The gen head is setup to be a 120 vac output generator at 3600 rpm.
It is a self-excited brushless design.  This design, while simple, is not very efficient, because it isn't generating power through the full 360 degree cycle 60hz waveform, and essentially half the poles are used to charge up the wound rotor that is connected to a capacitor.
This wound rotor is shown below.  It has heavy steel laminations and two coils.
So the plan is to modify the generator head to use permanent magnets.
But just replacing the rotor with magnets isn't going to be sufficient.
We want to rewind the stator so it doesn't have as much wasted 'overhang' as a one-pole winding.
All this copper that winds outside the laminations is just extra weight and resistance.
Furthermore, we want to change the gen head so it can run as a motor to start the engine,
and a single pole motor isn't going to work.  

So we are going to rewire the stator into a 3-phase design.
Effectively, we are creating a 3-phase brushless permanent magnet motor from the existing single phase generator head, and then use this motor to generator electric power. Given the size of this stator and rotor, we should have no problem getting twice the power out of it 1.6k, perhaps even more.
Here I have removed the windings from the stator.

It turns out all that wasted copper was really cheaper aluminum wire, so it didn't really weigh very much!  But the additional resistance of the aluminum wire would make it even less efficient.

Next step is to figure out how to wind this stator to get a 3-phase design.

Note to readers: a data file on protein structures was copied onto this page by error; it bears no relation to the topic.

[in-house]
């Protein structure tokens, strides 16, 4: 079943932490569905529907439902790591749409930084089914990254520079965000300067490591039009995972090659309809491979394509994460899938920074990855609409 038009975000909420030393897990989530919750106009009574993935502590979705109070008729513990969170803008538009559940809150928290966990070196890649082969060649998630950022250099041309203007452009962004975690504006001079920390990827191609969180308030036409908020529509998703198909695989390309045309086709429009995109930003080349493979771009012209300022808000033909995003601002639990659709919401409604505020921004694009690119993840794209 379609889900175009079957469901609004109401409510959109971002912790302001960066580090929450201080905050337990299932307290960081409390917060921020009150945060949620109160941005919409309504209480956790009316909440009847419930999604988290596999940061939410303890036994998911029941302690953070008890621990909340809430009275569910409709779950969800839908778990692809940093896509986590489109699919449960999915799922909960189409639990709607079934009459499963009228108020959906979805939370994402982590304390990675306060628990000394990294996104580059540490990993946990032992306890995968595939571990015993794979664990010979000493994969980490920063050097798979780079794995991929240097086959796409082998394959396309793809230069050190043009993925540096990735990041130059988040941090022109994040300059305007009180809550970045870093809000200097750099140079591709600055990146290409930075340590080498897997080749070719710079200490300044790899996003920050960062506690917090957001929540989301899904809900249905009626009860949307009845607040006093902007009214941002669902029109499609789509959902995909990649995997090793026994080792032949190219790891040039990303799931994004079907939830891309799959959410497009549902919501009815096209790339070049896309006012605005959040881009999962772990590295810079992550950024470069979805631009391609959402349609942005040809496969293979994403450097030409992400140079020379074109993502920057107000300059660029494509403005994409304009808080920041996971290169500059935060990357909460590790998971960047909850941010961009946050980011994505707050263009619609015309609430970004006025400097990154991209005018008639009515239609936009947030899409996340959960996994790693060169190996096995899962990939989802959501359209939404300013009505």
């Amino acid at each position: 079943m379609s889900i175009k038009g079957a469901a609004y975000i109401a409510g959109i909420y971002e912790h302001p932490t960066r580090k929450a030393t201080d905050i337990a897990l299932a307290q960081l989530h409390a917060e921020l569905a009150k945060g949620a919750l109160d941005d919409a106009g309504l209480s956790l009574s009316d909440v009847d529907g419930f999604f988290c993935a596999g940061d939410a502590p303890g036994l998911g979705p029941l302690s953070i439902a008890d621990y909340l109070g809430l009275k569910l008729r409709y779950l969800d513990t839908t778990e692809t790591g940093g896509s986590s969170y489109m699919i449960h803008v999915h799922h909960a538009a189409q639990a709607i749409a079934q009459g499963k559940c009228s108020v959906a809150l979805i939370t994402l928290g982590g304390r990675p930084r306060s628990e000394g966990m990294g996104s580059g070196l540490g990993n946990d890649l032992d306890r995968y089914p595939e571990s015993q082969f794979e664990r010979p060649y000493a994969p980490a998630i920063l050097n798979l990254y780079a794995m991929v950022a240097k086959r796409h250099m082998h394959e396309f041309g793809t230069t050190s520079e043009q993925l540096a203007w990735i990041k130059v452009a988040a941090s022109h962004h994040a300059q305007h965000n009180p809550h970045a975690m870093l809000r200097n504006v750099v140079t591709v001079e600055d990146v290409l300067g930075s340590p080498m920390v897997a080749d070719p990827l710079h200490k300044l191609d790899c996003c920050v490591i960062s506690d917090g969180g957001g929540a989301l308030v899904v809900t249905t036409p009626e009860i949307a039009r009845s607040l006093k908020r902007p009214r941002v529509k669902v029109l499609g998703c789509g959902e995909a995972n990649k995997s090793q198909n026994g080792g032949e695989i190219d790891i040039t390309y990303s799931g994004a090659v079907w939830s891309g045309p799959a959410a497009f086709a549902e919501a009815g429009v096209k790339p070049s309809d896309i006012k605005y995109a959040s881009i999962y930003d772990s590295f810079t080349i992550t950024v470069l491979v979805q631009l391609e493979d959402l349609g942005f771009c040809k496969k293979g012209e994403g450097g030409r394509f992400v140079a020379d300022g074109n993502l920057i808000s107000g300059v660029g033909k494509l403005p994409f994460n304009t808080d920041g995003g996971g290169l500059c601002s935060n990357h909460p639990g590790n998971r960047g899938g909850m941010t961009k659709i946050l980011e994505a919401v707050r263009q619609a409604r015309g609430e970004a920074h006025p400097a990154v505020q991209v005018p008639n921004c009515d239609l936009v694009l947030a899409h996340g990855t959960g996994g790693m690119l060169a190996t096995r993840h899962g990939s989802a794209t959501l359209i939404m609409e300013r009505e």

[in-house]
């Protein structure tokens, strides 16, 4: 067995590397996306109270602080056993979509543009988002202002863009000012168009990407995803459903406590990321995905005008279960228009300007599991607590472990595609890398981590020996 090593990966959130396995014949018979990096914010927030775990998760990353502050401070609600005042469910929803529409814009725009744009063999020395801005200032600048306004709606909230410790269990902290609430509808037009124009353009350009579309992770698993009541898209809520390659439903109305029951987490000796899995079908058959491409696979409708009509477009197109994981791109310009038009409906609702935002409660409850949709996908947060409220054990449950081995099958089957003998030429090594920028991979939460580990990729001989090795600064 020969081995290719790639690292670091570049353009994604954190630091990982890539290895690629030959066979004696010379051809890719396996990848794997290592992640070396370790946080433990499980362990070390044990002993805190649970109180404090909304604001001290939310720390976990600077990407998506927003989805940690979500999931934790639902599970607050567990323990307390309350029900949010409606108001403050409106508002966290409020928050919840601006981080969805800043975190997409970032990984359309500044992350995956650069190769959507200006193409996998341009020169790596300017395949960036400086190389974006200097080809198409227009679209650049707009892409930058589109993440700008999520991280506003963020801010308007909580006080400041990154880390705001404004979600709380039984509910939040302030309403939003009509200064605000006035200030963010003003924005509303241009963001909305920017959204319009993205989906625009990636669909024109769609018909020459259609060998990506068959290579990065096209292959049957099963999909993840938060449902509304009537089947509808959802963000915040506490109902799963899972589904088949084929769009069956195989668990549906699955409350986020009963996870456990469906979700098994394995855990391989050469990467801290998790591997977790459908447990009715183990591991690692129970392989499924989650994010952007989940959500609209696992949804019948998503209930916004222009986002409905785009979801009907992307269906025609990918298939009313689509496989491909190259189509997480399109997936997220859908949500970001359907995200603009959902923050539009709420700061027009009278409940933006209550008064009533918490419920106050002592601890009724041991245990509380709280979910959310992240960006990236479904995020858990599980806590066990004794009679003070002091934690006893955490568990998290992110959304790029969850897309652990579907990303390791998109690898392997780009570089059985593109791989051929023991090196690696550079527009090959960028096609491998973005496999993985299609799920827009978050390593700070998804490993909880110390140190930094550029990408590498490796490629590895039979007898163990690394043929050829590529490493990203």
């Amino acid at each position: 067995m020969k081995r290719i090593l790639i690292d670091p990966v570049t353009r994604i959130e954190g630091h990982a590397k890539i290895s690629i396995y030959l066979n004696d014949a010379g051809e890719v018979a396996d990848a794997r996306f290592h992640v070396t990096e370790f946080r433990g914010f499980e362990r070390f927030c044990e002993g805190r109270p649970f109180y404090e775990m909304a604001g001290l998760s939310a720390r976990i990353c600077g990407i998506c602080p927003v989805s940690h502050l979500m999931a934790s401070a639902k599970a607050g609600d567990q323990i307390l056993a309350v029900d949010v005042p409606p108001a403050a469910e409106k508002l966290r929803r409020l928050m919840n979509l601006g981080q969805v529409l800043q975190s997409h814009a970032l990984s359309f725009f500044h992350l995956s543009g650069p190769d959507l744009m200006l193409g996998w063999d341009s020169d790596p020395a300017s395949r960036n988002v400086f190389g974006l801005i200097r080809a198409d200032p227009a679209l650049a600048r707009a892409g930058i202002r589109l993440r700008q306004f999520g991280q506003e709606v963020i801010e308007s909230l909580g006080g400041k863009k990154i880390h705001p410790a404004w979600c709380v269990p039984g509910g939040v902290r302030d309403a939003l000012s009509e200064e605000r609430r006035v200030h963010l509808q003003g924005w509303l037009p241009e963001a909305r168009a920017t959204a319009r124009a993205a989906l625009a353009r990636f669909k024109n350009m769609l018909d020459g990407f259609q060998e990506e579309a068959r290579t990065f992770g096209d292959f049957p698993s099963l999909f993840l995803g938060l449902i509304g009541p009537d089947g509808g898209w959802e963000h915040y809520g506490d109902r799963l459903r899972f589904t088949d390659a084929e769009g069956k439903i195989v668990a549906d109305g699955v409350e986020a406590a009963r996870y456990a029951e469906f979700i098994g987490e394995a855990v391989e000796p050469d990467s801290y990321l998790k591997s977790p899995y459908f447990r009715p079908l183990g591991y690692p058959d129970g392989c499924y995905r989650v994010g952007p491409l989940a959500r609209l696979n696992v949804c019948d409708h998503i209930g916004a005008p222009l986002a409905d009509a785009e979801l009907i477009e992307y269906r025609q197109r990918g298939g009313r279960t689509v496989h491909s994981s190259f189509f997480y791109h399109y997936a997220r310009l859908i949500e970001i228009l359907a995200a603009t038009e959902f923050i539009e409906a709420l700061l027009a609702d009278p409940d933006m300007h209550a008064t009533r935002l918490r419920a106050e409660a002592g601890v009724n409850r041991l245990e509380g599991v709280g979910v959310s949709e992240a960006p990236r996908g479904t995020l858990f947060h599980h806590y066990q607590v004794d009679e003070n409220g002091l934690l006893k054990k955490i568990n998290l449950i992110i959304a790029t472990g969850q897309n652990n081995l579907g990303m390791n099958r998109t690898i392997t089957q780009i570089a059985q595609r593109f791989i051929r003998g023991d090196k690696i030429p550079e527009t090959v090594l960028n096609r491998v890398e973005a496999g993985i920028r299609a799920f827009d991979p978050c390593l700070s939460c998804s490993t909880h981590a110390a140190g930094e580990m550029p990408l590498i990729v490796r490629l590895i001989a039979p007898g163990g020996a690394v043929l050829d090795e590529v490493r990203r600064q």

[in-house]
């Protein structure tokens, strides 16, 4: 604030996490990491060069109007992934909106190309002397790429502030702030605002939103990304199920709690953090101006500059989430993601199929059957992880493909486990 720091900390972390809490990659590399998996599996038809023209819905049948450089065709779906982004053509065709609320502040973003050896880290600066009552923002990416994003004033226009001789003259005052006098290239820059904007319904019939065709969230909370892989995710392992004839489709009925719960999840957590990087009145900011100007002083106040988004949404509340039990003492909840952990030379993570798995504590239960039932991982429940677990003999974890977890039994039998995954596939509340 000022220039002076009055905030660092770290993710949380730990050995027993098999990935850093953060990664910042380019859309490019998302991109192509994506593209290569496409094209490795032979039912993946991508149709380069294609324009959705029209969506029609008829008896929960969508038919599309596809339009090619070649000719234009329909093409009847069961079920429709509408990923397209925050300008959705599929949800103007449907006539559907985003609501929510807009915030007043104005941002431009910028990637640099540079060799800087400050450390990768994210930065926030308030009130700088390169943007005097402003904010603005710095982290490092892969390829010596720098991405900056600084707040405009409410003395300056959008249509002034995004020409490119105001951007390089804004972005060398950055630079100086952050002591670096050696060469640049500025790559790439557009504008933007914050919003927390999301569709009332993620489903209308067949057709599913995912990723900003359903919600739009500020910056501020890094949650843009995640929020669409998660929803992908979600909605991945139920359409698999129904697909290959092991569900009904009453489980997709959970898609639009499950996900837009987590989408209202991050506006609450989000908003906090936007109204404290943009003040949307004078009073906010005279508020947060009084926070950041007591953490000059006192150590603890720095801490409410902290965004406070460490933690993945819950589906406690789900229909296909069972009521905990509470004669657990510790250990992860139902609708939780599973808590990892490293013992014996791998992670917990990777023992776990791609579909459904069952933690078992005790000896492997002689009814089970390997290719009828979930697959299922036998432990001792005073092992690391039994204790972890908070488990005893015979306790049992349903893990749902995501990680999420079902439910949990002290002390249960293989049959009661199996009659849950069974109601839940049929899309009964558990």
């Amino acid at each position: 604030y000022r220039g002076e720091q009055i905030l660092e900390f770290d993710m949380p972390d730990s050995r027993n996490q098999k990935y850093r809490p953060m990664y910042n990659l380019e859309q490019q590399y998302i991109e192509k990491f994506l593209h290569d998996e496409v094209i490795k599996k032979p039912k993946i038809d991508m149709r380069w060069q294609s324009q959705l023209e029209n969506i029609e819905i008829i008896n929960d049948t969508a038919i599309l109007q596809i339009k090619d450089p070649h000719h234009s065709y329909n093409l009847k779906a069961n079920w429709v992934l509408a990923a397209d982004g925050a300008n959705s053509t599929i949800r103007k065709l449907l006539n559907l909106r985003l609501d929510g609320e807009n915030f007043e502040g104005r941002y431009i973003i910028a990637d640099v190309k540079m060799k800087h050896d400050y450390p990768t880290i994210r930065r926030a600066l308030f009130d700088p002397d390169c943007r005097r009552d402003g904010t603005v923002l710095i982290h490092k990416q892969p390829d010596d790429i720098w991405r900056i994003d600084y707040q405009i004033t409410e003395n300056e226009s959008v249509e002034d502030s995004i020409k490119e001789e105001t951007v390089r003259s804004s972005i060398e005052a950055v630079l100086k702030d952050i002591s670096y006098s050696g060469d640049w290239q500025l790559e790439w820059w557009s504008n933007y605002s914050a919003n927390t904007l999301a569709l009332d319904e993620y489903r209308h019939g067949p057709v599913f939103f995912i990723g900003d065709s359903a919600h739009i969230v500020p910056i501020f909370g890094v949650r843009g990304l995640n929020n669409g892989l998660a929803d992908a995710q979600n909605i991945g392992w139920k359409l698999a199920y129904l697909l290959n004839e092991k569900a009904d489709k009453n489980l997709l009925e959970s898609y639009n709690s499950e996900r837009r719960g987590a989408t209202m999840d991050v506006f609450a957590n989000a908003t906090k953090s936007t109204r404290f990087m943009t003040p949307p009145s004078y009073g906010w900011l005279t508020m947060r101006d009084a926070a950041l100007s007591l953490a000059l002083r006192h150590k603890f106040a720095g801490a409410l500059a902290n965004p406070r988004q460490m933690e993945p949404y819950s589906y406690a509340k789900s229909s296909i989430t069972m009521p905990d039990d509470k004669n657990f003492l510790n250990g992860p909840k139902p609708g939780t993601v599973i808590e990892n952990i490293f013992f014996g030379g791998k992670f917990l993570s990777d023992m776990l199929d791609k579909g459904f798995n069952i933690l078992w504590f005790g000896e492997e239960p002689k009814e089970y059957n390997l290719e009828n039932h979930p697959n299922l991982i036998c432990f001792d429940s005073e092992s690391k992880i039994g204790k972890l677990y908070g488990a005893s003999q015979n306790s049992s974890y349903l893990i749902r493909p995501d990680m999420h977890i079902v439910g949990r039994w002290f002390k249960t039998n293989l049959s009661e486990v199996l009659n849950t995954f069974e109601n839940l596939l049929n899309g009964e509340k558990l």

A good video that explains how a 3-phase brushless motor works is the one below

A good paper that describes the options in how to wind a 3-phase motor is this paper by Hernershot.
3-phase windings

Our generator head has 30 slots, so given we must have the number of poles divisible by 3, we really only have three options, 3 poles, 5 poles, or 10 poles.
We use 10 poles, so we wind around a single slot, which minimizing the wire overhang.
This program was written that generates motor windings, and it came up with a couple choices.
I have decided to go with a 5-pole winding with 20 magnets.  


This skips the even tooth, and so I have modified the stator fairly extensively to eliminate the skipped teeth and lighten up the stator a few pounds.
After drilling holes and removing the teeth by working and prying, I then had to construct a modified grinder so I could get a grinding wheel inside the stator and grind out the rough edges, and make the odd teeth a little longer, and of course there is more room for more windings around the tooth.
This took many hours, and I felt like I was grinding cylinder heads as I did in my younger days trying to make more horsepower from my race engines.  Smile

According to my bathroom scale, it went for 8 lbs to 4 lbs, but using my 5lb postage scale, it reads over weight,
so not sure exactly how much weight was saved. OK, so I bought another scale that goes to 11lbs, and it shows it now weighs 6lbs.
But one thing is certain, it is a LOT easier to wind it, when the even teeth are removed.


I have remove all the windings and the laminations from the rotor, which leaves it a bare hollow shaft,
and weighs very little at this point.  

Here is the new rotor with the neo magnets epoxied on.